How an Order of Protection Keeps You Safe
If you are in a relationship with someone who physically, emotionally or sexually abuses you or family members, that person is committing domestic violence and possibly a myriad of other crimes. It is important to know that you are not alone in your strife. People from all socioeconomic, ethnic, and educational backgrounds experience domestic violence.
When Can I Get an Order of Protection
If a person is experiencing domestic violence then they have the legal right to seek from the courts by getting a protective order. In Arizona, domestic violence is defined by a variety of abusive acts. The victim must be able to show the courts that the person whom they want protection from has committed or may commit domestic violence.
It is important to know that you don’t have to be physically injured to be a victim of domestic violence. Arizona law states that domestic violence occurs if a person has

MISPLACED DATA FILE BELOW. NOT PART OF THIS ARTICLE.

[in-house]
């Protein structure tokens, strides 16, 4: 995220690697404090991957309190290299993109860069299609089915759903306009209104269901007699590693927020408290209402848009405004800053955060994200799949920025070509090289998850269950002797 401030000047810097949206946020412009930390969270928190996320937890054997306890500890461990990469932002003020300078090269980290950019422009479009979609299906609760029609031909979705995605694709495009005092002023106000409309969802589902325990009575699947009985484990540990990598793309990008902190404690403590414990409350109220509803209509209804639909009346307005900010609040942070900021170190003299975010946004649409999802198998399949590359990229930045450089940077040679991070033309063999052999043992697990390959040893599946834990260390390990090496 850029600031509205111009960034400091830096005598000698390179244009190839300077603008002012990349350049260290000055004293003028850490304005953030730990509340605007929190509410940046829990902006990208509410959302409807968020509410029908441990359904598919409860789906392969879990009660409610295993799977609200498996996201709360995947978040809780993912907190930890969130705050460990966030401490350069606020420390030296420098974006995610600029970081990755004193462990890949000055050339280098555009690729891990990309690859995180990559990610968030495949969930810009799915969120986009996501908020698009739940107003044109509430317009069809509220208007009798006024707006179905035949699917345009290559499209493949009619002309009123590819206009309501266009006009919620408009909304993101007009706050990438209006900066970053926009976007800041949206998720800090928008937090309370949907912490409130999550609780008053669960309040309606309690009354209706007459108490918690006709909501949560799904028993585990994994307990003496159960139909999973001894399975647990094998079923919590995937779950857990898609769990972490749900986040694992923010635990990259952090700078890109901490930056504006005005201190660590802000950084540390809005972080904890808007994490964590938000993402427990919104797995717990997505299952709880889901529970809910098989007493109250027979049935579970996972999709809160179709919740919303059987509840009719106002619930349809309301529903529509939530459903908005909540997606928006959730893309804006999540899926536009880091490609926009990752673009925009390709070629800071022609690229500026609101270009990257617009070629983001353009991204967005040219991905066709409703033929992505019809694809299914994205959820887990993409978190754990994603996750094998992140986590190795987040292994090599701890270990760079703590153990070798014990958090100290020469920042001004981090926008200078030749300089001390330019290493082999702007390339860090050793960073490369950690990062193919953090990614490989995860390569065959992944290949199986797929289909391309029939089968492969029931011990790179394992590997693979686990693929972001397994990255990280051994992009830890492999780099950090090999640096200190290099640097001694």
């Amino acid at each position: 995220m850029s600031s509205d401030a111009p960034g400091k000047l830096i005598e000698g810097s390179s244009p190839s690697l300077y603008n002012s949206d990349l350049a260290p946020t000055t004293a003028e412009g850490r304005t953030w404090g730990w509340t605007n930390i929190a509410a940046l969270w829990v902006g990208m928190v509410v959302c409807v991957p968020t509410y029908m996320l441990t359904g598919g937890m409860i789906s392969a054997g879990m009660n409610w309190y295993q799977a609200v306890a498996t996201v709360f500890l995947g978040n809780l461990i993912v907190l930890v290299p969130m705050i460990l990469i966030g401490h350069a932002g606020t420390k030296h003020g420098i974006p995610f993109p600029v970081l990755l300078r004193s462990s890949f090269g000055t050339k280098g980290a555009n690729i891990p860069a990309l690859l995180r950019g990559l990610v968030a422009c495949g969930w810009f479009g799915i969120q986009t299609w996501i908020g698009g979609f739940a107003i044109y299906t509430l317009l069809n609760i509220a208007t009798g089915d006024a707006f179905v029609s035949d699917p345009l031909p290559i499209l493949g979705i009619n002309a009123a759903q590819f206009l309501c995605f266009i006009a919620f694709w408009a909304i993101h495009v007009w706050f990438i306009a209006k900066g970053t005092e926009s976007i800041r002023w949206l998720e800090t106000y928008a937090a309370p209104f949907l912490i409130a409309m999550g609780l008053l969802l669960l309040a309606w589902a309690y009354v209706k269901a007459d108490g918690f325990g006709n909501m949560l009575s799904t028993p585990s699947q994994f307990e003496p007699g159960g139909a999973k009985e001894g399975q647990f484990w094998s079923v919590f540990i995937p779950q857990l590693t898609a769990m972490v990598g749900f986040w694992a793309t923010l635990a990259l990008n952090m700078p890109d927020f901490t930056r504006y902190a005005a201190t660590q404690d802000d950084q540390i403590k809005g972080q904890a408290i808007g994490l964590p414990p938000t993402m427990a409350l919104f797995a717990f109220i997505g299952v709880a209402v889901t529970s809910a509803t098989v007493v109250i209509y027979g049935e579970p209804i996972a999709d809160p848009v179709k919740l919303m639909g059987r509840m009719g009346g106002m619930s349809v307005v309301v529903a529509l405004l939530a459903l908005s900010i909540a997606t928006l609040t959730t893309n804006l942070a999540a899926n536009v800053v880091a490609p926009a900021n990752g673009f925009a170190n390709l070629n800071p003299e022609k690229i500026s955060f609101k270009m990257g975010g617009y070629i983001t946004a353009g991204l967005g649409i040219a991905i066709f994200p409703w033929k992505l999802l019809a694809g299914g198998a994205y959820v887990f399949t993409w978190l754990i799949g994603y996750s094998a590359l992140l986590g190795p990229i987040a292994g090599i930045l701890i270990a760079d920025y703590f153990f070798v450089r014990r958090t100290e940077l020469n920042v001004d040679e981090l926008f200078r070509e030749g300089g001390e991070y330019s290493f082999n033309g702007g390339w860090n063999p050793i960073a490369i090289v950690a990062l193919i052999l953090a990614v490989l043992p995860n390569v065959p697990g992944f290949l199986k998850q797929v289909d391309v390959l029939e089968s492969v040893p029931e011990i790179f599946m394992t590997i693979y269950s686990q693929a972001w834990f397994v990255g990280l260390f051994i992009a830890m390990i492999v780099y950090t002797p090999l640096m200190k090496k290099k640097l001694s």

- Endangered you with threats and harassment
- Trespassed or damaged you with property
- Restrained, kidnapped or held you prisoner
- Assaulted you with his/her body or weapon
- Threatened you with a deadly weapon
- Stalked you.
How an Order of Protection Works
An order of protection is a legal restraint that prohibits a person from committing acts of domestic violence or from coming into the contact with people protected by the order. It also provides different forms of protective relief, such as removing weapons from the house, adding other people to the protective order and exclusive use of the home.
The protective order keeps you safe by legally insulating you and your family from the perpetrator of domestic violence. individuals can receive an emergency order of protection if they believe that their health and live are in immediate danger. Unless continued by the court an emergency order is valid only until the end of the next day of judicial business.
You may file a petition for an order of protection in any superior municipal or justice court regardless of where you live in Arizona. When you enter the court, head to the Clerk of the Court’s counter, Self Service Center or protection order window and tell the attendant your intention to file an order of protection.
In some cases it may be beneficial to have an attorney at your side to make the tough decisions to keep you and your family safe.